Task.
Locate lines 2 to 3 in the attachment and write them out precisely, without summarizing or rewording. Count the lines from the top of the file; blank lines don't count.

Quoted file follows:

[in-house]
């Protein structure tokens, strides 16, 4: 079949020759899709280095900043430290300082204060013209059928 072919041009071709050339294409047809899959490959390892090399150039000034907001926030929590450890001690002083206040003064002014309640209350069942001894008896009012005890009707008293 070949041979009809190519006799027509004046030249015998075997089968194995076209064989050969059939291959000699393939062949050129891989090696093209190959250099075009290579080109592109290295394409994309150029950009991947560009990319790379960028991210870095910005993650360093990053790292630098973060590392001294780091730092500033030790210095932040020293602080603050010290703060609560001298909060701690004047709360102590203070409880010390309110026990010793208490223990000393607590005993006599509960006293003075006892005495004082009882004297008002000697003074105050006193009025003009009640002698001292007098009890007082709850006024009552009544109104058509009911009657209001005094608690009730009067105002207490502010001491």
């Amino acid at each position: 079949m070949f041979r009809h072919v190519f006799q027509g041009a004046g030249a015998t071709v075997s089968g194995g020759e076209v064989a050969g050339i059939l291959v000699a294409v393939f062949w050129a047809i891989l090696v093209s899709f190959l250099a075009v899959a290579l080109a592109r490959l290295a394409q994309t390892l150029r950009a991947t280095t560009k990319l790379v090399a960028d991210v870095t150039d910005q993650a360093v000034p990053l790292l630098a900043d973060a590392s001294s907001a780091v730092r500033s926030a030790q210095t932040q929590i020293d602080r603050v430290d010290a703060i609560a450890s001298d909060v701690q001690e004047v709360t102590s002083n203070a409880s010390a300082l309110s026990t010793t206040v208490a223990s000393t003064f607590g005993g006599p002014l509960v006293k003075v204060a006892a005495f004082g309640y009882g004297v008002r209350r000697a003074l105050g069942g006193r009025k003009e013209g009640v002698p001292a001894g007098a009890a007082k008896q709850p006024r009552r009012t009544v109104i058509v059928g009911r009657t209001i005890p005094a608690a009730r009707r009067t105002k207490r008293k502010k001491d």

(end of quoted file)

């Protein structure tokens, strides 16, 4: 079949020759899709280095900043430290300082204060013209059928 072919041009071709050339294409047809899959490959390892090399150039000034907001926030929590450890001690002083206040003064002014309640209350069942001894008896009012005890009707008293 070949041979009809190519006799027509004046030249015998075997089968194995076209064989050969059939291959000699393939062949050129891989090696093209190959250099075009290579080109592109290295394409994309150029950009991947560009990319790379960028991210870095910005993650360093990053790292630098973060590392001294780091730092500033030790210095932040020293602080603050010290703060609560001298909060701690004047709360102590203070409880010390309110026990010793208490223990000393607590005993006599509960006293003075006892005495004082009882004297008002000697003074105050006193009025003009009640002698001292007098009890007082709850006024009552009544109104058509009911009657209001005094608690009730009067105002207490502010001491």
């Amino acid at each position: 079949m070949f041979r009809h072919v190519f006799q027509g041009a004046g030249a015998t071709v075997s089968g194995g020759e076209v064989a050969g050339i059939l291959v000699a294409v393939f062949w050129a047809i891989l090696v093209s899709f190959l250099a075009v899959a290579l080109a592109r490959l290295a394409q994309t390892l150029r950009a991947t280095t560009k990319l790379v090399a960028d991210v870095t150039d910005q993650a360093v000034p990053l790292l630098a900043d973060a590392s001294s907001a780091v730092r500033s926030a030790q210095t932040q929590i020293d602080r603050v430290d010290a703060i609560a450890s001298d909060v701690q001690e004047v709360t102590s002083n203070a409880s010390a300082l309110s026990t010793t206040v208490a223990s000393t003064f607590g005993g006599p002014l509960v006293k003075v204060a006892a005495f004082g309640y009882g004297v008002r209350r000697a003074l105050g069942g006193r009025k003009e013209g009640v002698p001292a001894g007098a009890a007082k008896q709850p006024r009552r009012t009544v109104i058509v059928g009911r009657t209001i005890p005094a608690a009730r009707r009067t105002k207490r008293k502010k001491d």